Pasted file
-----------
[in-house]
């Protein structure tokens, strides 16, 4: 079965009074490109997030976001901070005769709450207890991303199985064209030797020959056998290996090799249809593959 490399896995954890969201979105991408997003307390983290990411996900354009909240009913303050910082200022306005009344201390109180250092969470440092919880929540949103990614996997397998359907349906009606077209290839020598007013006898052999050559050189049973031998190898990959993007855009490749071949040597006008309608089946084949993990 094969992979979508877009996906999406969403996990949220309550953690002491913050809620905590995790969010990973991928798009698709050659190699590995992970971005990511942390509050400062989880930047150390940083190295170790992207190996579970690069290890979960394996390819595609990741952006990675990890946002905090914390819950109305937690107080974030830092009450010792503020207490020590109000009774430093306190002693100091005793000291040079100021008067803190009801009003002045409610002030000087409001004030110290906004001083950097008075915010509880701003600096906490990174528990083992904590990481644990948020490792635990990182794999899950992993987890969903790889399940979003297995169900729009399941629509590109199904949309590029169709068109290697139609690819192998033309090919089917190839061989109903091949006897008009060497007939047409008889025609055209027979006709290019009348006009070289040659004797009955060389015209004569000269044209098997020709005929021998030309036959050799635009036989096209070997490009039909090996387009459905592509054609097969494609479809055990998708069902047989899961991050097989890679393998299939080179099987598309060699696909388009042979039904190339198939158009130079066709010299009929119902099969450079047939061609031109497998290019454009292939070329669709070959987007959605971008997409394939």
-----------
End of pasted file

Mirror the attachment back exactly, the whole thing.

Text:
[in-house]
């Protein structure tokens, strides 16, 4: 079965009074490109997030976001901070005769709450207890991303199985064209030797020959056998290996090799249809593959 490399896995954890969201979105991408997003307390983290990411996900354009909240009913303050910082200022306005009344201390109180250092969470440092919880929540949103990614996997397998359907349906009606077209290839020598007013006898052999050559050189049973031998190898990959993007855009490749071949040597006008309608089946084949993990 094969992979979508877009996906999406969403996990949220309550953690002491913050809620905590995790969010990973991928798009698709050659190699590995992970971005990511942390509050400062989880930047150390940083190295170790992207190996579970690069290890979960394996390819595609990741952006990675990890946002905090914390819950109305937690107080974030830092009450010792503020207490020590109000009774430093306190002693100091005793000291040079100021008067803190009801009003002045409610002030000087409001004030110290906004001083950097008075915010509880701003600096906490990174528990083992904590990481644990948020490792635990990182794999899950992993987890969903790889399940979003297995169900729009399941629509590109199904949309590029169709068109290697139609690819192998033309090919089917190839061989109903091949006897008009060497007939047409008889025609055209027979006709290019009348006009070289040659004797009955060389015209004569000269044209098997020709005929021998030309036959050799635009036989096209070997490009039909090996387009459905592509054609097969494609479809055990998708069902047989899961991050097989890679393998299939080179099987598309060699696909388009042979039904190339198939158009130079066709010299009929119902099969450079047939061609031109497998290019454009292939070329669709070959987007959605971008997409394939």